India Safari – Tigers, Dholes, Gharials & the Taj Mahal
This Tiger Photography Safari to India has been designed to provide you with viewings of two of the things that most people wish to see during a visit to India. Tigers in the wild, and the Taj Mahal. The two locations have been seamlessly combined into one safari. There will be a maximum of three clients per vehicle during any safari. Photographers on Safari have also combined the hustle and bustle of Tiger Safaris with a beautifully relaxing few days on the Chambal River, where you will have the opportunity to photograph some amazing birdlife as well as the critically endangered Gharials. Less than 400 adults of this spectacular fish-eating Crocodile species remain in the world today.
The Best Location to see Tigers in India
Where is the best place to see Tigers in India? This is a question that is regularly asked of me. There is no definitive answer to this question and the very nature of Tigers’ behaviour makes the answer to this question somewhat unpredictable. Ranthambhore is by far the easiest Tiger park to reach after flying to India. The problem with Ranthambhore is that the zones are allocated randomly on a daily basis. There is very little chance of seeing a tiger in half of the zones. I have also visited Khana twice in the last three years. It is a beautiful park but you are only likely to expect two reasonable quality sightings during a whole week’s safaris. Bandhavgarh has consistently provided more sightings than any other park, but things have recently become more uncertain there. The situation regarding the dominant male Tigers has become quite unstable and it lacks a really dominant male. This means that cubs and sometimes even their mothers are killed by the incoming males. This makes the female tigers more wary and more difficult to see. At this moment in time, Tadoba National Park has no such problems and appears to be by far and away the best option in India. The 2016 safari provided clients with 11 Tiger sightings. They saw 9 different animals. They also saw Sloth Bears, Wild Dogs and a Leopard. The Gharials were extremely abundant.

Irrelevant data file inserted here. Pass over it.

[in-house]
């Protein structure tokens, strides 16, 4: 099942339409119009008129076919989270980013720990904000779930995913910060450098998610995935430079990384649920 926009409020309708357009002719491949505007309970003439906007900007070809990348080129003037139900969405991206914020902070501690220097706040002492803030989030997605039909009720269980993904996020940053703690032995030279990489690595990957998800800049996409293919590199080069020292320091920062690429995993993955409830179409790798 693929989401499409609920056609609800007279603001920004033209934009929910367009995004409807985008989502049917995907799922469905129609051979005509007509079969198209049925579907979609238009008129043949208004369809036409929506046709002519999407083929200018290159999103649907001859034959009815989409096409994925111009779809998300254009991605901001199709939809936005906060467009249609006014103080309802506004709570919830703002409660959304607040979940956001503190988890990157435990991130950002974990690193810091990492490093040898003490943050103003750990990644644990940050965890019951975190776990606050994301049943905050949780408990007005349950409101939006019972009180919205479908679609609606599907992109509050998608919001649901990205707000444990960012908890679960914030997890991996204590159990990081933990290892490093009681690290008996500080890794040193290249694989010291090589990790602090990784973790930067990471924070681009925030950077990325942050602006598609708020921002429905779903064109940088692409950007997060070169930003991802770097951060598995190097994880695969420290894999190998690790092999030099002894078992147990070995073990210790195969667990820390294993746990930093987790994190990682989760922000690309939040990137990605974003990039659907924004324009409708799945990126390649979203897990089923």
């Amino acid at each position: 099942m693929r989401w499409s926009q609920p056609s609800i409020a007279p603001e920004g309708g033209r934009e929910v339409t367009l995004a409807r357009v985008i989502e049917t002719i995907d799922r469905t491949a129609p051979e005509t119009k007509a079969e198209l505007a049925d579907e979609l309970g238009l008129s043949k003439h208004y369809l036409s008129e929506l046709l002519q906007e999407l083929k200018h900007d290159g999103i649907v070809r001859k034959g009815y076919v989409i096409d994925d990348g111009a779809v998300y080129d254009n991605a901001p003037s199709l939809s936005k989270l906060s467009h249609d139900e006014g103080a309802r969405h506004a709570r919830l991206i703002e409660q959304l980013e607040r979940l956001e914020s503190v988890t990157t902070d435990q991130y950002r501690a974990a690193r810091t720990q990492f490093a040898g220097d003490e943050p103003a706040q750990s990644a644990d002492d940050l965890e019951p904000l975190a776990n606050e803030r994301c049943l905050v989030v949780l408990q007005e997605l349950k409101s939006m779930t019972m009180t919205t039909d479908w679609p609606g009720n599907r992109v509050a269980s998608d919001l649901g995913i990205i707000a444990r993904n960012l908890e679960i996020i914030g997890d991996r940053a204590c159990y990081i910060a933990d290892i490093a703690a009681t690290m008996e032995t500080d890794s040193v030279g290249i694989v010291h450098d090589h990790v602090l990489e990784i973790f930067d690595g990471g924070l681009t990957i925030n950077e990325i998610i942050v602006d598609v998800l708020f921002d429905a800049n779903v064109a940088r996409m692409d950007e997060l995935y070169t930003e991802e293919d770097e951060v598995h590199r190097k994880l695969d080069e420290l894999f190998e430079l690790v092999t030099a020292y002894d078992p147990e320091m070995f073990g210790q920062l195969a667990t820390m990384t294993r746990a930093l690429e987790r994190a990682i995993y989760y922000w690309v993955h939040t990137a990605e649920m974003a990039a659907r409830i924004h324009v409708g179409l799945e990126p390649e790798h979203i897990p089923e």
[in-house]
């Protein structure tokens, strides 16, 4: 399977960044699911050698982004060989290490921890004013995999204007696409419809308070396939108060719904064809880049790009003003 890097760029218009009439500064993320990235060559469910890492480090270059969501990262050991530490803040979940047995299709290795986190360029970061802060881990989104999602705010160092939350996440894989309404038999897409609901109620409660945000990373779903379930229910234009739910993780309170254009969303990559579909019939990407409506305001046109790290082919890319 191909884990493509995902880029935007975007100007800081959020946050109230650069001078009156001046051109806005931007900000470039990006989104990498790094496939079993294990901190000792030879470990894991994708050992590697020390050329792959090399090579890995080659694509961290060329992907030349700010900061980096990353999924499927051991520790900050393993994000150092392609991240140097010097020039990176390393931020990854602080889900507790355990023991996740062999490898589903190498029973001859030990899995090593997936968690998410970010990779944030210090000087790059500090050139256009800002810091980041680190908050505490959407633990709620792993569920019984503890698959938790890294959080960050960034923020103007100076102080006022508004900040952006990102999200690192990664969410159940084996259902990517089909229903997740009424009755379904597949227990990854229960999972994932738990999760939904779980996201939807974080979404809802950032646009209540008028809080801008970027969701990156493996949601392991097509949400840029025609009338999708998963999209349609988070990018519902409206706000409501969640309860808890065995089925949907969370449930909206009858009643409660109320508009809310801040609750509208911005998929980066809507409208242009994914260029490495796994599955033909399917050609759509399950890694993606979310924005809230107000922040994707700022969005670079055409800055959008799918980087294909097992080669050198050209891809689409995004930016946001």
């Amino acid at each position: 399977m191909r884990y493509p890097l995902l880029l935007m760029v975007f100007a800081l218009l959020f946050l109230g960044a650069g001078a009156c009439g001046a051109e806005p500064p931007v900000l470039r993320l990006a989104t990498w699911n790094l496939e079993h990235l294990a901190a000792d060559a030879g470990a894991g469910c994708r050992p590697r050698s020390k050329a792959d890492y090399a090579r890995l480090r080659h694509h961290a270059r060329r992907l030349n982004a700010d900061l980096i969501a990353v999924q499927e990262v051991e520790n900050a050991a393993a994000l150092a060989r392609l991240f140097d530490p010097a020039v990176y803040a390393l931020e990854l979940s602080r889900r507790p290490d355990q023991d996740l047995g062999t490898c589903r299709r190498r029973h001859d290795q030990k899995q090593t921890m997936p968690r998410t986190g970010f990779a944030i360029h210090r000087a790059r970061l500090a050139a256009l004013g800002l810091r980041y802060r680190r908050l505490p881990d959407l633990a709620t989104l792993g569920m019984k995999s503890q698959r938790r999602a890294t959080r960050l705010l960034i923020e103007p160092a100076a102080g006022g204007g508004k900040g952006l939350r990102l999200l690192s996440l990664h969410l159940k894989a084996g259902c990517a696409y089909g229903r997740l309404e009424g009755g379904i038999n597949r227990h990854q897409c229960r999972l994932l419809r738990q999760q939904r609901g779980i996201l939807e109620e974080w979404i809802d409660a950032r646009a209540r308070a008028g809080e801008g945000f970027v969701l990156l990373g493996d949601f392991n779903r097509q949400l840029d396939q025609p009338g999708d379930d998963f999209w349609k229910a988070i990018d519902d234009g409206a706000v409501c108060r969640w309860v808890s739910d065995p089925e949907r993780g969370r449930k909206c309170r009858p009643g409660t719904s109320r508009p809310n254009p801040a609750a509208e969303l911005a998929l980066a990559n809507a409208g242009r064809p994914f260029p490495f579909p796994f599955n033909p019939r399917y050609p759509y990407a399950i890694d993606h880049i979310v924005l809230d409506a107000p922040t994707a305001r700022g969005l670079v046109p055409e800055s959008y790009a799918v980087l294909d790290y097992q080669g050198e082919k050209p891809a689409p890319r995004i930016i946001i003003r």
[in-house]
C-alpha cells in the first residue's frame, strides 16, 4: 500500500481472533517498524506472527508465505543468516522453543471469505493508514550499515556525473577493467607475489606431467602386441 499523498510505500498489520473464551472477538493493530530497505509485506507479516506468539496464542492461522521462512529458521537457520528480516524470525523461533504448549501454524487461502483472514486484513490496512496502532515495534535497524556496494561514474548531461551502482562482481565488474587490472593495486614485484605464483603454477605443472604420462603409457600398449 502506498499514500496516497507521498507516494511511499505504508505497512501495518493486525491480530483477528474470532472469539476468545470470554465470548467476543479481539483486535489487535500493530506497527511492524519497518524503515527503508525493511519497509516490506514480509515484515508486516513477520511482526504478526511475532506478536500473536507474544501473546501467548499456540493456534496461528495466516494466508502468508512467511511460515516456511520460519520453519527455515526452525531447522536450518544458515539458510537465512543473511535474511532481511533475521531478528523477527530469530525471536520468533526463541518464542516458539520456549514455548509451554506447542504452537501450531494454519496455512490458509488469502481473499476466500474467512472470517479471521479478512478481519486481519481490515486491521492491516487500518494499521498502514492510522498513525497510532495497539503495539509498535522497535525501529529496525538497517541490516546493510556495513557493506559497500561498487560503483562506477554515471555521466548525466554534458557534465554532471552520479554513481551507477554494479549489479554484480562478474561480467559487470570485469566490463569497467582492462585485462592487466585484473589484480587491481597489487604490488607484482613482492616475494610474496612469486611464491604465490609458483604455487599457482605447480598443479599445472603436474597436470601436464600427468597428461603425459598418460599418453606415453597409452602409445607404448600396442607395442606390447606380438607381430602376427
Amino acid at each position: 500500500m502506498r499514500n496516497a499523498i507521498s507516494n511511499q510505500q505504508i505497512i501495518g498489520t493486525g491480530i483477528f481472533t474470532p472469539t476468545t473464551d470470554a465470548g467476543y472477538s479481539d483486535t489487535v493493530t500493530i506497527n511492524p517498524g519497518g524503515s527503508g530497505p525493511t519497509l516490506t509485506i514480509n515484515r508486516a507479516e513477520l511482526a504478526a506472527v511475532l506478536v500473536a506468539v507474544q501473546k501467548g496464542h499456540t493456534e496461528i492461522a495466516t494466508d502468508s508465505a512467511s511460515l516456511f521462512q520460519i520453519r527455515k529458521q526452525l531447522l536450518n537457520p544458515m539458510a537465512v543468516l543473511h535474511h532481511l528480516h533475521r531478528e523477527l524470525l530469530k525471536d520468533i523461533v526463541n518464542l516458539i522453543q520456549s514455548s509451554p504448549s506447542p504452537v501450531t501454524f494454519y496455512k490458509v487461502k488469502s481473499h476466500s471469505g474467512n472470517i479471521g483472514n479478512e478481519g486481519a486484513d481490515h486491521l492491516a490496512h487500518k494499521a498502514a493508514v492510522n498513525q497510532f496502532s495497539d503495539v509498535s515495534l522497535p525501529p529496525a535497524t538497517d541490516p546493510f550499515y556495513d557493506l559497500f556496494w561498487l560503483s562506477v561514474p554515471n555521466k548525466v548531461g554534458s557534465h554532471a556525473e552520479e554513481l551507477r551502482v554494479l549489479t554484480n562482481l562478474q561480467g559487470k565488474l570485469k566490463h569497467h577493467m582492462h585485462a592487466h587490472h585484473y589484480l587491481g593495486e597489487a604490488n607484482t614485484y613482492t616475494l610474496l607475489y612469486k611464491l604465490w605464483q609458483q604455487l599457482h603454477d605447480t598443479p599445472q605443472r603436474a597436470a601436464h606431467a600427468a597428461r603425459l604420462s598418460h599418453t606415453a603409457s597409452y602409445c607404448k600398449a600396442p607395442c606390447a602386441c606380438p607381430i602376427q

Why I recommend Tadoba National Park
I cannot predict how many Tigers you will see in any future trip. What I can do is to tell you what I experienced during my “recce” to Tadoba in 2015. I did eight safaris in Tadoba and saw Tigers four times. It was not the number of sightings that amazed me, but it was the incredible amount of time that we spent with the animals. There are two females there, “P1” and “P2” that were totally at ease with vehicles and were never in any hurry to disappear deep into the woodland. I came back with well in excess of a thousand sharp and “in focus” photographs of Tigers from my eight safaris there. That is more than the total number of pictures from all of my previous ten Tiger Safari tours to India combined. Quite astounding.
About Tadoba National Park
Tadoba Tiger Reserve is one of India’s 47 Project Tiger Reserves and is situated some 150 km from Nagpur. Tadoba has now been amalgamated with two other reserves which form the Tadoba Andhari Tiger Reserve. Our time will be spent solely in the former Tadoba Reserve. Tadoba itself is 116 sq km in size and although the routes can be a little repetitive over a 6 day period, it is a beautiful park and the backdrops for the tiger shots are stunning. The park’s landscape is dominated by teak forest and bamboo. There are also cliffs, caves, marshes, lakes and streams. Tadoba is home to 65 mammal species, 74 butterfly species and 195 different birds. The Park is closed on Tuesdays, but the buffer zone remains open for jeep safaris on that day.
The Mammals and Birds
The species that I photographed were; Bengal Tigers, Asian Leopard, Sloth Bear, Guar (Indian Bison), Nilgai, Dhole (Indian Wild Dogs), Sambar Deer, Spotted Deer, Barking Deer, Wild Boar, Chausingha and Marsh Crocodiles. I did not spend a great deal of time photographing smaller birds, but was quite successful with raptors. I photographed Crested Serpent Eagle, Changeable Hawk Eagle, Grey Headed Fish Eagle, White Eyed Buzzard, Crested Honey Buzzard, Stork Billed Kingfisher and Shikra.